I purchased this book in a recorded format from Narrated by the author, this audio book has a few bonuses that I don’t think are available in the print edition. After certain chapters, there are conversations between Gary and others he mentions in the book including his brother, wife, friends, and co-workers. There are sections where he talks about his favorite music and other interests. If that isn’t enough, there’s the audio portion to a videotape he made for Nancy, an ex-girlfriend, in which he begs her to take him back. This was broadcast on the Howard Stern Show and on youtube, much to the embarrassment of Gary and Nancy.

Although I never heard of the Howard Stern Show until I ran across this book, I enjoyed hearing Gary read and tell about himself and his adventures in life and radio. Even if you prefer a book you can hold in your hands and read, I think you’ll like this particular audio book better than the print edition. Frankly, he’s quite a comedian, and he should do his own show.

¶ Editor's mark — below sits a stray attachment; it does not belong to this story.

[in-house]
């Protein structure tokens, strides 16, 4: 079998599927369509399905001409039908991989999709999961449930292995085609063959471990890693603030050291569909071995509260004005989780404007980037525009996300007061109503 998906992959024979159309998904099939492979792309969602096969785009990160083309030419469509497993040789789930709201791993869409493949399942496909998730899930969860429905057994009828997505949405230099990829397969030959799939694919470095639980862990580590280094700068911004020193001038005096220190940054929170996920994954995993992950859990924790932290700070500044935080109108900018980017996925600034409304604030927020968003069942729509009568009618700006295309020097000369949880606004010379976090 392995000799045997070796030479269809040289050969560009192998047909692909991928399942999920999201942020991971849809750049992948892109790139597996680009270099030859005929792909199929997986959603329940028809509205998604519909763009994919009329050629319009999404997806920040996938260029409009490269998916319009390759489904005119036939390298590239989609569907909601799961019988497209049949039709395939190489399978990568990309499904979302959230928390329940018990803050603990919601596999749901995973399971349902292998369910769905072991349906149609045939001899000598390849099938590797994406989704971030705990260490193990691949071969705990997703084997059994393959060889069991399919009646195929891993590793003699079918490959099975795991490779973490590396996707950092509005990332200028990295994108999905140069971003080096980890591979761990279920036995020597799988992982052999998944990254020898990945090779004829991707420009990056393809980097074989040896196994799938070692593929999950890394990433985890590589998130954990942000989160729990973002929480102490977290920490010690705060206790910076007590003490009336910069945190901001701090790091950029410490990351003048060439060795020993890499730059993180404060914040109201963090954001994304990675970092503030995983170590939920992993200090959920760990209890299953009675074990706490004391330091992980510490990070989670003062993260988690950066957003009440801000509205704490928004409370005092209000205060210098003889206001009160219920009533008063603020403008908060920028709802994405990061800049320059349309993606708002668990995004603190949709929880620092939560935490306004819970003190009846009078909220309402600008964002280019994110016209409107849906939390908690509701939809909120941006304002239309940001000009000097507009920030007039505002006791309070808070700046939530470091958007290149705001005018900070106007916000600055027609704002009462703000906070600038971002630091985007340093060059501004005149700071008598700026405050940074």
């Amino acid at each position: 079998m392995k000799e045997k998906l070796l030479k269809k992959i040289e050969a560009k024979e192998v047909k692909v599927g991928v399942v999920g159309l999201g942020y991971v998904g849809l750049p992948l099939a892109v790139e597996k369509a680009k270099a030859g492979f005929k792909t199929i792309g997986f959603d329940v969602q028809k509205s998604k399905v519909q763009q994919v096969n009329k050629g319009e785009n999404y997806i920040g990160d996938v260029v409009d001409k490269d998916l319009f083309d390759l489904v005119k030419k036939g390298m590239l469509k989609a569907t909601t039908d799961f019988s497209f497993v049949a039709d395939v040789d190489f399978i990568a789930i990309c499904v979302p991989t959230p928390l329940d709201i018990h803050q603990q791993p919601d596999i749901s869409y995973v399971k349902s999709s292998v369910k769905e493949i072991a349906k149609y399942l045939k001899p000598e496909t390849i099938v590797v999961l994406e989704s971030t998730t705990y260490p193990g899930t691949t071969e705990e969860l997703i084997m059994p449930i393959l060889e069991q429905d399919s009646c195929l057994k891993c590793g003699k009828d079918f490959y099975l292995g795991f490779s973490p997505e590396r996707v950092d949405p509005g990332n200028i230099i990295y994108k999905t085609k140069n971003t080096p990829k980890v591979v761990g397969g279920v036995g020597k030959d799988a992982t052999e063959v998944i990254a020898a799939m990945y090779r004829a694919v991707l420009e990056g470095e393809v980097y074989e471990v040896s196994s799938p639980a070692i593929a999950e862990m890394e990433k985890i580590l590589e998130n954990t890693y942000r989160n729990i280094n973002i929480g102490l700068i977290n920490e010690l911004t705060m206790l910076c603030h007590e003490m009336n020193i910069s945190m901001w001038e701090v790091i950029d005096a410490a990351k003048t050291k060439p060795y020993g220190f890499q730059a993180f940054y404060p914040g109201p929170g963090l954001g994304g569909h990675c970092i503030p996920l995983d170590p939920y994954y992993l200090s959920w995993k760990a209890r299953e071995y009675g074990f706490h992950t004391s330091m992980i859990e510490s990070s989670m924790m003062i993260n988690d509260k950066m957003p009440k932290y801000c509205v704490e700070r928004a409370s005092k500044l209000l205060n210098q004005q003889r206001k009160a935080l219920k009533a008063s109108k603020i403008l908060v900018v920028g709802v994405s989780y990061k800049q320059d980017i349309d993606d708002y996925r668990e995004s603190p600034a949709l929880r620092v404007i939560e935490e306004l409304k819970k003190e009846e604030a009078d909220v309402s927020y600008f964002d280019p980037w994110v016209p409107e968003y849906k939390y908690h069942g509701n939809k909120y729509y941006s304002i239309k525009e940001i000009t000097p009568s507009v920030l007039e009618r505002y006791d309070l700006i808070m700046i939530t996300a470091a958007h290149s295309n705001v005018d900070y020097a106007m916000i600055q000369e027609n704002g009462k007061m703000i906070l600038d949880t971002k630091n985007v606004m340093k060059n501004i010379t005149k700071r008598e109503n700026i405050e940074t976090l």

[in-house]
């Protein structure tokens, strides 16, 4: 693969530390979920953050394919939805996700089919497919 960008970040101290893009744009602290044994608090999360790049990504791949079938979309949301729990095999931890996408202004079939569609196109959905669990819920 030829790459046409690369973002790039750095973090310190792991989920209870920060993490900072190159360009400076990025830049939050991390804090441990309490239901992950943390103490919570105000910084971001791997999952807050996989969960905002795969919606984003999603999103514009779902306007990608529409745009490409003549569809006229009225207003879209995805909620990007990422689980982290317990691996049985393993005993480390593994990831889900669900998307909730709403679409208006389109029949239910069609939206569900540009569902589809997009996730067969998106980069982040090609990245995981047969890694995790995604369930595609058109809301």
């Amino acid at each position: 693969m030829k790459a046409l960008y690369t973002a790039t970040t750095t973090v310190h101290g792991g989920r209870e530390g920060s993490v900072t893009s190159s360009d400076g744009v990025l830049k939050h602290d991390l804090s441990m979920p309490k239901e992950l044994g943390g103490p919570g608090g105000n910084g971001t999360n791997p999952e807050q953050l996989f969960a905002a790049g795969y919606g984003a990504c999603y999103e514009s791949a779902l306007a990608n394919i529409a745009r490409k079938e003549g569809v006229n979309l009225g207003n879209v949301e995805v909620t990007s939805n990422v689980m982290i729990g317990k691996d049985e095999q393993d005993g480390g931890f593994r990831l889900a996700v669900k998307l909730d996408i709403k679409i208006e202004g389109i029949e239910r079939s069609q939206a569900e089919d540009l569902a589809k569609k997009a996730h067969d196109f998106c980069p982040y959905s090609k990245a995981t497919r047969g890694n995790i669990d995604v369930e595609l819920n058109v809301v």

To learn more about Gary Dell’Abate, visit his Web site at To order this and other books in a digital audio format, go to

Abbie Johnson Taylor, Author of We Shall Overcome

Teaching and Learning

“I signed up for your Braille class, but I don’t think I can learn Braille,” said Vera, who appeared to my limited vision to be in her mid seventies.

We stood on the porch of the recreation building of the Wyoming Lions Summer School for the Visually Impaired on Casper Mountain where children and adults learned such skills as using computers, daily living, and orientation and mobility. New arrivals bustled into the nearby women’s dormitory with suitcases and bedding. Others were milling around and chatting. Tires crunched on gravel, as cars entered and left the nearby parking lot. An occasional breeze brought the fresh mountain scent of pine trees to my nostrils.

The next day would be the start of the two-week adult program, and although I’d attended the camp for years as a student, I was as apprehensive as students attending the camp for the first time. This was my first year as a teacher, and I was tempted to tell Vera I didn’t think I could teach Braille, either.